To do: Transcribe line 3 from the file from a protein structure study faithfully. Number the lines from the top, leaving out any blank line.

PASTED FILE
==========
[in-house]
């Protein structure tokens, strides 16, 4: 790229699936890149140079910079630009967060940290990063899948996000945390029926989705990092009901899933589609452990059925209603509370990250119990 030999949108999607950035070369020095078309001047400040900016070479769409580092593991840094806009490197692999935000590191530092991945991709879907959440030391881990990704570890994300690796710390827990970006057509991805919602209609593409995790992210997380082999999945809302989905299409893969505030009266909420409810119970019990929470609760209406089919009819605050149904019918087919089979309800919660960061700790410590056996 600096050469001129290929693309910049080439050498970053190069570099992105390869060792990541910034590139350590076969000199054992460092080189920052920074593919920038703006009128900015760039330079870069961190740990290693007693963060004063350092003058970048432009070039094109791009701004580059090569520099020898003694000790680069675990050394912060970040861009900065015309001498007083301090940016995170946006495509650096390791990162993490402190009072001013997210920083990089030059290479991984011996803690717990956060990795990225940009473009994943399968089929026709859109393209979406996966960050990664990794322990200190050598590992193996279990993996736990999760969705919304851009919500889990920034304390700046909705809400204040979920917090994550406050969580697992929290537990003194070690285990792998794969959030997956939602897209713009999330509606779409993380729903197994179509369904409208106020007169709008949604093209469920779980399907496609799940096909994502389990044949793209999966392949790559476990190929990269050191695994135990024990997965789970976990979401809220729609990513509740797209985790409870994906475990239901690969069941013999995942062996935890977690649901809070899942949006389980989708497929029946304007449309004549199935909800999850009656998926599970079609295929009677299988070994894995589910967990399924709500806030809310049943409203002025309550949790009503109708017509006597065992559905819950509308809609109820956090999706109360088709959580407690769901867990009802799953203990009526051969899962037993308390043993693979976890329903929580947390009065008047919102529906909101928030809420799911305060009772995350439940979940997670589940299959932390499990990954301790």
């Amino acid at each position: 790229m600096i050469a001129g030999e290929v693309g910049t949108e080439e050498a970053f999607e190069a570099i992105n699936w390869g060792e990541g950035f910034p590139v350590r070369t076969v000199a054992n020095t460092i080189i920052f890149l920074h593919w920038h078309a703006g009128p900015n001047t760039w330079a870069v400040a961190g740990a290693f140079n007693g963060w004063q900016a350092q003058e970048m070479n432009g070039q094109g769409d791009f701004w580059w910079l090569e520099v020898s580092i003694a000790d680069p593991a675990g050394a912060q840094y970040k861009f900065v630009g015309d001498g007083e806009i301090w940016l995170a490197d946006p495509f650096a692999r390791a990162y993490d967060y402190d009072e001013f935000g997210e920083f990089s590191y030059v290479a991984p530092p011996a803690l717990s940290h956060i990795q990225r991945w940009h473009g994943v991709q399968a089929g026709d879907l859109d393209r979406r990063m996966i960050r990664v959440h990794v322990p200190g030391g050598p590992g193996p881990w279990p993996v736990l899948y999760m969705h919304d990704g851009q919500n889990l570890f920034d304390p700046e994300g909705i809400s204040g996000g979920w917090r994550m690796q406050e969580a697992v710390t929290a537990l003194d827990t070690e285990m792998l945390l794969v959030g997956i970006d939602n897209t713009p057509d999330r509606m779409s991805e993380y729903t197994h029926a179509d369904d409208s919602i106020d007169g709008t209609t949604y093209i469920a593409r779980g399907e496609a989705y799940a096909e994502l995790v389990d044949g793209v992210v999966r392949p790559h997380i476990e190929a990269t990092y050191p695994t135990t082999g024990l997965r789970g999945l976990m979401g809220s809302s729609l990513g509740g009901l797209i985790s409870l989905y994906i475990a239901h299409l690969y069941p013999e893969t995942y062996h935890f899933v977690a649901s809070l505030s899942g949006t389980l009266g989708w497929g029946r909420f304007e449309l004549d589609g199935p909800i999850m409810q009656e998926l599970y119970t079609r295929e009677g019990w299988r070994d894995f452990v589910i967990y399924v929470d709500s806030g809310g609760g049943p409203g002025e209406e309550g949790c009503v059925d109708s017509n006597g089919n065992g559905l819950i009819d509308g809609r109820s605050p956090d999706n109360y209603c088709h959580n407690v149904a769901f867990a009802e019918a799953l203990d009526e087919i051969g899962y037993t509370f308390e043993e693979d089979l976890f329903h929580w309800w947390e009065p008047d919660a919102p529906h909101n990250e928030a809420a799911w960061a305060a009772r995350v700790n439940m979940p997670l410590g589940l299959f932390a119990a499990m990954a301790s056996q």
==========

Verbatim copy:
């Amino acid at each position: 790229m600096i050469a001129g030999e290929v693309g910049t949108e080439e050498a970053f999607e190069a570099i992105n699936w390869g060792e990541g950035f910034p590139v350590r070369t076969v000199a054992n020095t460092i080189i920052f890149l920074h593919w920038h078309a703006g009128p900015n001047t760039w330079a870069v400040a961190g740990a290693f140079n007693g963060w004063q900016a350092q003058e970048m070479n432009g070039q094109g769409d791009f701004w580059w910079l090569e520099v020898s580092i003694a000790d680069p593991a675990g050394a912060q840094y970040k861009f900065v630009g015309d001498g007083e806009i301090w940016l995170a490197d946006p495509f650096a692999r390791a990162y993490d967060y402190d009072e001013f935000g997210e920083f990089s590191y030059v290479a991984p530092p011996a803690l717990s940290h956060i990795q990225r991945w940009h473009g994943v991709q399968a089929g026709d879907l859109d393209r979406r990063m996966i960050r990664v959440h990794v322990p200190g030391g050598p590992g193996p881990w279990p993996v736990l899948y999760m969705h919304d990704g851009q919500n889990l570890f920034d304390p700046e994300g909705i809400s204040g996000g979920w917090r994550m690796q406050e969580a697992v710390t929290a537990l003194d827990t070690e285990m792998l945390l794969v959030g997956i970006d939602n897209t713009p057509d999330r509606m779409s991805e993380y729903t197994h029926a179509d369904d409208s919602i106020d007169g709008t209609t949604y093209i469920a593409r779980g399907e496609a989705y799940a096909e994502l995790v389990d044949g793209v992210v999966r392949p790559h997380i476990e190929a990269t990092y050191p695994t135990t082999g024990l997965r789970g999945l976990m979401g809220s809302s729609l990513g509740g009901l797209i985790s409870l989905y994906i475990a239901h299409l690969y069941p013999e893969t995942y062996h935890f899933v977690a649901s809070l505030s899942g949006t389980l009266g989708w497929g029946r909420f304007e449309l004549d589609g199935p909800i999850m409810q009656e998926l599970y119970t079609r295929e009677g019990w299988r070994d894995f452990v589910i967990y399924v929470d709500s806030g809310g609760g049943p409203g002025e209406e309550g949790c009503v059925d109708s017509n006597g089919n065992g559905l819950i009819d509308g809609r109820s605050p956090d999706n109360y209603c088709h959580n407690v149904a769901f867990a009802e019918a799953l203990d009526e087919i051969g899962y037993t509370f308390e043993e693979d089979l976890f329903h929580w309800w947390e009065p008047d919660a919102p529906h909101n990250e928030a809420a799911w960061a305060a009772r995350v700790n439940m979940p997670l410590g589940l299959f932390a119990a499990m990954a301790s056996q």